About Challenging the Myths of Autism and a Few Excerpts

#1: The Myth of Affection, Children with Autism Can’t Share Affection

“…there is a long list of physical health problems associated with autism…chronic bloating, diarrhea, constipation, and acid reflux can make a child moody, frustrated, irritable, and sap her energy. When we don’t feel well, we don’t feel social.”

#2: The Myth of Ritual, Repetitious Behaviours (Stims) are Bad and Should Be Stopped

“Start with the belief that a repetitive and restricted ritual has a purpose… repetitive behaviors can be the bridge to insights, to understanding, and to accepting difference. We need to learn more about their nature and cause.”

#3: The Myth of Socialization, Children with Autism Should Be Pushed to Socialize as Early as Possible

“Ensure social-learning behaviors like observing, imitating, and social motivation, among other skills, are in place… to have smoother transitions into larger social groups, more enjoyment, and greater social success. Children typically acquire social skills in an order that builds one upon the next. Many readers will appreciate the section in this chapter about inclusive classrooms and if they are the right environment for all students with autism all the time. Some parents, therapists and teachers feel that many mainstream classrooms do not provide the environment, accommodations and supports many autistic students require and could receive in another type of classroom or in a private or home-based program. If an inclusive classroom with lots of students is so overwhelming that a person with ASD shuts down and has no chance to reach his potential the author calls it an “isolating environment” not “inclusive”.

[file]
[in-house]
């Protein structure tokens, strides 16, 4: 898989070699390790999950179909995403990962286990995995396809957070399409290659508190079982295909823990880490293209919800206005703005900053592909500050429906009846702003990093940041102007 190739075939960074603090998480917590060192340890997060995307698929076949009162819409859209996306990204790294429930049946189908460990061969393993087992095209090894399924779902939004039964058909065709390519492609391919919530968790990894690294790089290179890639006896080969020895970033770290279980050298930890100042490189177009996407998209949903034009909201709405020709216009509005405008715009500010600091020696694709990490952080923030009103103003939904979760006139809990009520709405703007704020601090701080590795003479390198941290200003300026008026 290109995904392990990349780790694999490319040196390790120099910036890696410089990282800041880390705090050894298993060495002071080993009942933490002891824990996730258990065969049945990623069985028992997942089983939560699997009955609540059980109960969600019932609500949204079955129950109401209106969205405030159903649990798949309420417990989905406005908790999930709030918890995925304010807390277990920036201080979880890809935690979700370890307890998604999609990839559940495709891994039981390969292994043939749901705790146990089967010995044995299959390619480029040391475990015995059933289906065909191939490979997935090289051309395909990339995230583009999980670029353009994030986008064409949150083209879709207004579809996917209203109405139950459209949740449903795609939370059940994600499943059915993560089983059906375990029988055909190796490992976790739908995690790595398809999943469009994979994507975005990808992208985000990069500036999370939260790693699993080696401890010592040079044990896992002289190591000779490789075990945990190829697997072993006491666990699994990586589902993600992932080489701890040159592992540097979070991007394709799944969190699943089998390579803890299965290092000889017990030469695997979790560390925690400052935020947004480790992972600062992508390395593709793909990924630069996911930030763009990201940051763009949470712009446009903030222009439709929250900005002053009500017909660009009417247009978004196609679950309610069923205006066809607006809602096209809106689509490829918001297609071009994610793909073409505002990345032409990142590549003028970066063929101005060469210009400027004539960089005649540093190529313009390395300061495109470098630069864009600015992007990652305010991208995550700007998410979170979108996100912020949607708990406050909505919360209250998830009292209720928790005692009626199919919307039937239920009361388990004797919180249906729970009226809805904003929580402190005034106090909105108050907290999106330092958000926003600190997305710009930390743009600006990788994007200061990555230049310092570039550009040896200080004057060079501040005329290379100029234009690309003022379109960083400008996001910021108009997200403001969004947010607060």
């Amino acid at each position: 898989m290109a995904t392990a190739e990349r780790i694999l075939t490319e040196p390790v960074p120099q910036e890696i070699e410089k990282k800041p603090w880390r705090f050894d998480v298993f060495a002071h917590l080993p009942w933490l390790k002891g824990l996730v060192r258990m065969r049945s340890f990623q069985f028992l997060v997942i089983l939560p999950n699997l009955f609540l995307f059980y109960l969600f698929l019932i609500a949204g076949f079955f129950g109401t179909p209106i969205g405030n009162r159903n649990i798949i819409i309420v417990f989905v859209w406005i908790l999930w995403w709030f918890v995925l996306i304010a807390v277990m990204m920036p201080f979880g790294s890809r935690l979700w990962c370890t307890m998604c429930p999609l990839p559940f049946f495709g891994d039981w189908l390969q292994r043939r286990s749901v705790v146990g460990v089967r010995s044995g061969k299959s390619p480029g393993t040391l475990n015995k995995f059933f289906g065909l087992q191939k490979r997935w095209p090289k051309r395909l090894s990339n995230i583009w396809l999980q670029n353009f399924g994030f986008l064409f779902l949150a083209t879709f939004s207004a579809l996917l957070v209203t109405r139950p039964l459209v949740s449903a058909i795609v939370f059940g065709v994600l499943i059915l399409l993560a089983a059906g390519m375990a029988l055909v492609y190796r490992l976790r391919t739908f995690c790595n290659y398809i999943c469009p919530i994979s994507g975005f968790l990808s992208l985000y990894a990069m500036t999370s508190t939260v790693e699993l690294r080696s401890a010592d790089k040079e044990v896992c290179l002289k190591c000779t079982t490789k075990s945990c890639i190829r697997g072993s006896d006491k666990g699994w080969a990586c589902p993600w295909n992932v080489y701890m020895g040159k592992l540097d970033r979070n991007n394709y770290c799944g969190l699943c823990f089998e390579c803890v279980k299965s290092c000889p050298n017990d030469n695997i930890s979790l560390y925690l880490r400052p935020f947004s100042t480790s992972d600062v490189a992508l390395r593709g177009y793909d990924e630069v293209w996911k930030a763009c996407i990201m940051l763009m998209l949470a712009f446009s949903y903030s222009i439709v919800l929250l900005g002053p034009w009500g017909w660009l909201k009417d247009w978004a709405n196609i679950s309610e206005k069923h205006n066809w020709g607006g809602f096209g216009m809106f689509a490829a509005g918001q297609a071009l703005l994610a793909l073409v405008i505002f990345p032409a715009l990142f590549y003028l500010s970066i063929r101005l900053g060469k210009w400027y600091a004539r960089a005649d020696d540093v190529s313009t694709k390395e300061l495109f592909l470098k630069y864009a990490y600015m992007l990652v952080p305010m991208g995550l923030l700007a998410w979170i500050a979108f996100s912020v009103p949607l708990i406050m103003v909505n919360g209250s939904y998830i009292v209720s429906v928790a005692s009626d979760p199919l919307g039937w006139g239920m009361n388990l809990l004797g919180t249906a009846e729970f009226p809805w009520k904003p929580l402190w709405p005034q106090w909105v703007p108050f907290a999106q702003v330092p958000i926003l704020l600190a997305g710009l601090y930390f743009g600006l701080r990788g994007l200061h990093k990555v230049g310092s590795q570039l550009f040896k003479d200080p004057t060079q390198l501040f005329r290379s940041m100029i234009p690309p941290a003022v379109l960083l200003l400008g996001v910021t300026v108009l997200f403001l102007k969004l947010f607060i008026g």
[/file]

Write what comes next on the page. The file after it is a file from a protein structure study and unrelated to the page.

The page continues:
#4: The Myth of Evidence, Applied Behaviour Analysis (ABA) Is the Only Evidence-Based Treatment for Autism